Your friend needes to do some research on by-polar disorder, this will help her understand a lot. By-polar mood swings are set off by what we call trigers. This meaning your friend will need to help her sister keep a diary of situations that set off triggers. For instance money issues, relationships. And loud places. Can all triger stress, which create a mood swing. When her sister identities these she should first avoid these things or get help with them. Then write them in her diary and take it to her Dr. As for your friend, she has to be understanding, yes but that doesn’t mean her sister get to treat her like crap and get away with. When her sister has an episode she should help calm her, after things are calm she has the right to say I know you are going through a lot buy this is what you said or did that hurt me, and that she still loves her. It will help her sister to know when she crossed a line. Good luck!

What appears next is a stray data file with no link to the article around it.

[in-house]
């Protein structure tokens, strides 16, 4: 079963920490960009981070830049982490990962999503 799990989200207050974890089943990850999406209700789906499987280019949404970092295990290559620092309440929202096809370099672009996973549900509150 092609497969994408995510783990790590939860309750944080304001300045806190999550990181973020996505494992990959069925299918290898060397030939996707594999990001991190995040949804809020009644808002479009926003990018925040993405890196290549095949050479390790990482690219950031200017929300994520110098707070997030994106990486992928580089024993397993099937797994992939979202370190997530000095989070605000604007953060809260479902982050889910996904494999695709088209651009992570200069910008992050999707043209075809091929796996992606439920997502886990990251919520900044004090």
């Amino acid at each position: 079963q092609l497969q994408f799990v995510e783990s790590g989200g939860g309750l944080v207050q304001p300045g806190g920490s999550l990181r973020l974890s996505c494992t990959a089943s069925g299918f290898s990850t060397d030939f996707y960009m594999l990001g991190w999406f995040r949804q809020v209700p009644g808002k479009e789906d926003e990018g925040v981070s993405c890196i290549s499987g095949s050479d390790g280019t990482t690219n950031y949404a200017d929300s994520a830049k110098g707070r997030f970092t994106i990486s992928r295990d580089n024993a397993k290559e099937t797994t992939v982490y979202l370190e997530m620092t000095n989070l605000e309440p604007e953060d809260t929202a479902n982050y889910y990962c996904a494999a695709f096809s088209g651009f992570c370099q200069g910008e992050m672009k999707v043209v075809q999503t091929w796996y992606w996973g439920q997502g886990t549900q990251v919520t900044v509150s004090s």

• bree

    November 27th, 2012 at 4:36 PM

    The best way that she can take care of her sister is to start by remembering to take care of herself.

    How many times have you heard about familiy members literally draining their personal wells dry because they are always trying to help someone else in their family?> I find it so sweet and admirable when someone really steps up to the plate like this when they have to but they shouldn’t try to do it alone, and they can’t ignore their own needs either.

    There is probably a long road ahead of that whole family as they try to find the right mix of options that will help this sister. Until then they all have to remember that it is critical to not allow yourself to become rundown too. Take just a moment everyday to do something that still means something to you, something that completes you, and gets you away from the otherwise dismal issues that you may have going on.

  • Royce

    November 4th, 2014 at 10:38 AM


  • Billie A

    September 22nd, 2015 at 10:46 AM

    I am dealing with my 25 year old adopted daughter that is bi-polar. She has recently started taking things from our home and bonding them for money as well as taking my credit cards. I do not know how to deal with this. I am currently seeking therapy for myself. She refuses to stay on her medicine.